Some good news for African-American historical sites
People working to preserve and honor African-American historical sites and figures have had several wins over the past few years, from the openings of the National African American Museum of History and Culture and the National Memorial for Peace and Justice to grassroots efforts to create monuments honoring African-Americans of note. Now, thanks to a new grant from the National Trust, 16 more sites of historical significance have a chance at being preserved for future generations. The Trust’s African American Cultural Heritage Action Fund has awarded a total of $1 million dollars to preservation organizations across the country, including one working to preserve the former home of jazz musicians and composers John and Alice Coltrane. According to the Friends of the Coltrane Home website, it is the location where John composed one of his most famous works, the album A Love Supreme.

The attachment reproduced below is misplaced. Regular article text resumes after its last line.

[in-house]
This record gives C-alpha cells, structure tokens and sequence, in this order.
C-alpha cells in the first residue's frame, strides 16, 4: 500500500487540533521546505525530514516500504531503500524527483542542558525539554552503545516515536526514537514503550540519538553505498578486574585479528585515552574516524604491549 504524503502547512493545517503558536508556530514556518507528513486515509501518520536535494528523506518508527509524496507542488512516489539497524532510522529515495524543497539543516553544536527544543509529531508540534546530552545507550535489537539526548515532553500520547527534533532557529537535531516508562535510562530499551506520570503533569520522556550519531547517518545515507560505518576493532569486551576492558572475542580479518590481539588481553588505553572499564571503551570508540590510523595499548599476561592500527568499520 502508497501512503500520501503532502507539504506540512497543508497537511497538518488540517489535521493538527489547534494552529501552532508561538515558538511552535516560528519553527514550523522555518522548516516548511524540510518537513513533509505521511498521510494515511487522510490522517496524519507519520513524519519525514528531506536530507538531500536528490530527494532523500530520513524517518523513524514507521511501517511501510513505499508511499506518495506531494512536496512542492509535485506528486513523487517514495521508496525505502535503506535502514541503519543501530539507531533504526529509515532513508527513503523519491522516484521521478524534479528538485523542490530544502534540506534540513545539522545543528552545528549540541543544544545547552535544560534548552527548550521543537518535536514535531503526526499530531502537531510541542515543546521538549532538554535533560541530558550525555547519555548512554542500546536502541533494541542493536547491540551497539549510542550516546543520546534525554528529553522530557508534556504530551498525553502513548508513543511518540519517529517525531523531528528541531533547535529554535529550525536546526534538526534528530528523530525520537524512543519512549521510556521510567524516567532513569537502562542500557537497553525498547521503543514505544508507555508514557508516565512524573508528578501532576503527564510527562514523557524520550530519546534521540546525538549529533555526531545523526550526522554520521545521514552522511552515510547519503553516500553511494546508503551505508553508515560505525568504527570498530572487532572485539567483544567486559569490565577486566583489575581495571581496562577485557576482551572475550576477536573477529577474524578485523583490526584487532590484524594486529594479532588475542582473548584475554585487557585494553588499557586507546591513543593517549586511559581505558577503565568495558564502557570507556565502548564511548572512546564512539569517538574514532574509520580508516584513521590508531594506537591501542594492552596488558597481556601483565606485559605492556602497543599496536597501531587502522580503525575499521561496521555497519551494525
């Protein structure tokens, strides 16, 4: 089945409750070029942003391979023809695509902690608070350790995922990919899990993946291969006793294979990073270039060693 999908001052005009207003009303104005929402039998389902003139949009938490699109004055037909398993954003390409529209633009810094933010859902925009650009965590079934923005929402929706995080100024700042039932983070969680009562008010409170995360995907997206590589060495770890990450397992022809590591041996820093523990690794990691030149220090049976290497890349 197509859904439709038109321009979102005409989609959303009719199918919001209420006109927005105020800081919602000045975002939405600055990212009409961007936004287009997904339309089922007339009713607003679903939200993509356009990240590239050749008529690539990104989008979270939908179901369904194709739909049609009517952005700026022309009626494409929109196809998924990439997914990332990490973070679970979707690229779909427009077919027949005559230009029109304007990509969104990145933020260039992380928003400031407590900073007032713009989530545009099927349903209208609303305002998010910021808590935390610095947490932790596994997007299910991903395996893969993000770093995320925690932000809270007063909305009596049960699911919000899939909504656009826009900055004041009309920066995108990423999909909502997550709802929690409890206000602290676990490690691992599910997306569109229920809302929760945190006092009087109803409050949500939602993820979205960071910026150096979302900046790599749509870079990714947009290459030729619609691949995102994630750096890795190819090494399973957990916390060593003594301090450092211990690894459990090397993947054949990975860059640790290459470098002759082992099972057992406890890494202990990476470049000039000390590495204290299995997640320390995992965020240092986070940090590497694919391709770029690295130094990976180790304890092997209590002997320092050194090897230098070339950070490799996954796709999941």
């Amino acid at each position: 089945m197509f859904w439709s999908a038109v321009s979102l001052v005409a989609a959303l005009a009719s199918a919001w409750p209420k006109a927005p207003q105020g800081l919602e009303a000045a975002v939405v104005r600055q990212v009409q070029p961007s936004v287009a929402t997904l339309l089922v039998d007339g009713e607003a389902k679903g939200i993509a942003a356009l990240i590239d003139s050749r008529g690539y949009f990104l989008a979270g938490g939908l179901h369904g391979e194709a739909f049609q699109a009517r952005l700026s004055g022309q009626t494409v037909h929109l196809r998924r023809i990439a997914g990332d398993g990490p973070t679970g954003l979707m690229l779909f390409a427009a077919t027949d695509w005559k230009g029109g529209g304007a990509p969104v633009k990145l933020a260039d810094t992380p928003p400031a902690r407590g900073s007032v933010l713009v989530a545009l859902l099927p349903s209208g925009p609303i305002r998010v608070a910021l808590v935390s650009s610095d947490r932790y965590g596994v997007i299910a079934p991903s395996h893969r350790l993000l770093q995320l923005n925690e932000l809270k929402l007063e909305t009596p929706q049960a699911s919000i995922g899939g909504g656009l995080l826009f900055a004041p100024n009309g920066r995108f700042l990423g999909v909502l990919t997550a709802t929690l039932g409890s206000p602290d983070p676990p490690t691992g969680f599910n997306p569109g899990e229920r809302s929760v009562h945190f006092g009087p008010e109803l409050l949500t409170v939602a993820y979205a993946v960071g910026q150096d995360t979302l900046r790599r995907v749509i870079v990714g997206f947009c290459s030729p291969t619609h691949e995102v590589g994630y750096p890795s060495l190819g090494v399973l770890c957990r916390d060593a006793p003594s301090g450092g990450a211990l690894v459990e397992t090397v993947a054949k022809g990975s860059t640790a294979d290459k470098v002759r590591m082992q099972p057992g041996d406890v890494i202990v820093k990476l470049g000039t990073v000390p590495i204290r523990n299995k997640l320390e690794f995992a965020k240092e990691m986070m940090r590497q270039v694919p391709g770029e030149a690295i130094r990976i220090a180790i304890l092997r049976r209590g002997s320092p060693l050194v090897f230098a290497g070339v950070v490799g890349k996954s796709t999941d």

Other awarded sites include the childhood home of playwright August Wilson in Pittsburgh, PA, the South Side Community Arts Center in Chicago, and six African-American homesteader communities in the American West and Midwest. This is the first of what promises to be an annual grant award, so here’s hoping our future is filled with testaments to African-American history and excellence instead of more shoddily-made remembrances of Confederate soldiers and generals.